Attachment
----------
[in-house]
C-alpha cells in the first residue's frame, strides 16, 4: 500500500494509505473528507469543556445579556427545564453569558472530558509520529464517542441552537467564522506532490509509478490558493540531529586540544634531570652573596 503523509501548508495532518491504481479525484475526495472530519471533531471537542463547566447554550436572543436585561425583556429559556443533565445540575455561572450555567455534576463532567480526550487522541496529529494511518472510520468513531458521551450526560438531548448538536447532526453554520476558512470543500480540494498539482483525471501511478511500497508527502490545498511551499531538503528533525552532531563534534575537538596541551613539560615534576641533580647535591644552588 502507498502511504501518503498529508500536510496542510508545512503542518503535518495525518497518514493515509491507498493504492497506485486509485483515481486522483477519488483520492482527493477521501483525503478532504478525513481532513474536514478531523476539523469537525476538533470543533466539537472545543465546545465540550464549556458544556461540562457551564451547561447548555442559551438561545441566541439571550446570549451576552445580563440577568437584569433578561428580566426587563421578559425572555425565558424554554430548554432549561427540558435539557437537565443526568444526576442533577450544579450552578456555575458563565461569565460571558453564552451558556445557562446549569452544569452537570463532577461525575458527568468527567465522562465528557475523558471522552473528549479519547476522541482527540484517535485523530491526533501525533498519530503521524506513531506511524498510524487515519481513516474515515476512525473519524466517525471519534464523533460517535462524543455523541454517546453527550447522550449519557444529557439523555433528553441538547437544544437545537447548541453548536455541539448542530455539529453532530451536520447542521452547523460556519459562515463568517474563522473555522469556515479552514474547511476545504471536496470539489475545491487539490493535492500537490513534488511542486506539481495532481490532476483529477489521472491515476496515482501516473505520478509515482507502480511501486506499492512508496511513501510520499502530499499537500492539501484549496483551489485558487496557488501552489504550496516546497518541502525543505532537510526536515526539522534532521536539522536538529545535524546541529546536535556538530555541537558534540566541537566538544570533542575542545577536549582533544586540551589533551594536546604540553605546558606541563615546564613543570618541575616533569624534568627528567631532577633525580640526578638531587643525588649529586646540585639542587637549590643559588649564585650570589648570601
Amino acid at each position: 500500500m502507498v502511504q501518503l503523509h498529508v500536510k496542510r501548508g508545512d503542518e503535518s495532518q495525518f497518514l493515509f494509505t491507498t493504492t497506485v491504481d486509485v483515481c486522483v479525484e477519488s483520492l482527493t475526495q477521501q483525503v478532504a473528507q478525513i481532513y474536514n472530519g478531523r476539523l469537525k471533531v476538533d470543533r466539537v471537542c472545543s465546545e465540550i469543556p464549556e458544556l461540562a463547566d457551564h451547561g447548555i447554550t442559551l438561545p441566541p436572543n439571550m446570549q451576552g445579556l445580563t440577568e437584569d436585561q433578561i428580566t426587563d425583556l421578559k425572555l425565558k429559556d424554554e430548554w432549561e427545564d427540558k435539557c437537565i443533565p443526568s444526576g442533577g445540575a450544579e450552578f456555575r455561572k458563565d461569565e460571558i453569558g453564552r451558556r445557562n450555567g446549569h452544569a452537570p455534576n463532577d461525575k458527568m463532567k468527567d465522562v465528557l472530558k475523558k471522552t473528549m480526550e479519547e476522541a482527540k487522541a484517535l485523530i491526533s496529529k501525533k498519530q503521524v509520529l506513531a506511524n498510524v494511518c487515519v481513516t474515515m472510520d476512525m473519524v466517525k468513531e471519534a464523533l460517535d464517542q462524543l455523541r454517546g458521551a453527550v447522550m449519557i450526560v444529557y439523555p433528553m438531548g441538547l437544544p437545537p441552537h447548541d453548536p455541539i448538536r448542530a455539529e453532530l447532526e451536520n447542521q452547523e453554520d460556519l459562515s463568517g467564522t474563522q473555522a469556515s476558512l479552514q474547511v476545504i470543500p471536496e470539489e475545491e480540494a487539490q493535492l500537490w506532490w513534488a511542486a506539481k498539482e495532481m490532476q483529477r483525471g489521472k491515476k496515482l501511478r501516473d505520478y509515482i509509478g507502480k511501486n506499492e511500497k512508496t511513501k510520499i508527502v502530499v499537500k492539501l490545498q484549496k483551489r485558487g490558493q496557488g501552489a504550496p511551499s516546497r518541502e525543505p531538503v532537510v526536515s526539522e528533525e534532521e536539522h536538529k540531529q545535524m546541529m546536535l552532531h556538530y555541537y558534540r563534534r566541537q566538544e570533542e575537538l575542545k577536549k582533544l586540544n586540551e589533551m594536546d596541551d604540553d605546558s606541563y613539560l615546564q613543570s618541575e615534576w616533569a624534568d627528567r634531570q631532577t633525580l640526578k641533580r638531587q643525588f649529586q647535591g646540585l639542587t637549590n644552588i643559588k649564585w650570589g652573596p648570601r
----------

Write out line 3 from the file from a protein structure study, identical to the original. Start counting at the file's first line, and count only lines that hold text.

Amino acid at each position: 500500500m502507498v502511504q501518503l503523509h498529508v500536510k496542510r501548508g508545512d503542518e503535518s495532518q495525518f497518514l493515509f494509505t491507498t493504492t497506485v491504481d486509485v483515481c486522483v479525484e477519488s483520492l482527493t475526495q477521501q483525503v478532504a473528507q478525513i481532513y474536514n472530519g478531523r476539523l469537525k471533531v476538533d470543533r466539537v471537542c472545543s465546545e465540550i469543556p464549556e458544556l461540562a463547566d457551564h451547561g447548555i447554550t442559551l438561545p441566541p436572543n439571550m446570549q451576552g445579556l445580563t440577568e437584569d436585561q433578561i428580566t426587563d425583556l421578559k425572555l425565558k429559556d424554554e430548554w432549561e427545564d427540558k435539557c437537565i443533565p443526568s444526576g442533577g445540575a450544579e450552578f456555575r455561572k458563565d461569565e460571558i453569558g453564552r451558556r445557562n450555567g446549569h452544569a452537570p455534576n463532577d461525575k458527568m463532567k468527567d465522562v465528557l472530558k475523558k471522552t473528549m480526550e479519547e476522541a482527540k487522541a484517535l485523530i491526533s496529529k501525533k498519530q503521524v509520529l506513531a506511524n498510524v494511518c487515519v481513516t474515515m472510520d476512525m473519524v466517525k468513531e471519534a464523533l460517535d464517542q462524543l455523541r454517546g458521551a453527550v447522550m449519557i450526560v444529557y439523555p433528553m438531548g441538547l437544544p437545537p441552537h447548541d453548536p455541539i448538536r448542530a455539529e453532530l447532526e451536520n447542521q452547523e453554520d460556519l459562515s463568517g467564522t474563522q473555522a469556515s476558512l479552514q474547511v476545504i470543500p471536496e470539489e475545491e480540494a487539490q493535492l500537490w506532490w513534488a511542486a506539481k498539482e495532481m490532476q483529477r483525471g489521472k491515476k496515482l501511478r501516473d505520478y509515482i509509478g507502480k511501486n506499492e511500497k512508496t511513501k510520499i508527502v502530499v499537500k492539501l490545498q484549496k483551489r485558487g490558493q496557488g501552489a504550496p511551499s516546497r518541502e525543505p531538503v532537510v526536515s526539522e528533525e534532521e536539522h536538529k540531529q545535524m546541529m546536535l552532531h556538530y555541537y558534540r563534534r566541537q566538544e570533542e575537538l575542545k577536549k582533544l586540544n586540551e589533551m594536546d596541551d604540553d605546558s606541563y613539560l615546564q613543570s618541575e615534576w616533569a624534568d627528567r634531570q631532577t633525580l640526578k641533580r638531587q643525588f649529586q647535591g646540585l639542587t637549590n644552588i643559588k649564585w650570589g652573596p648570601r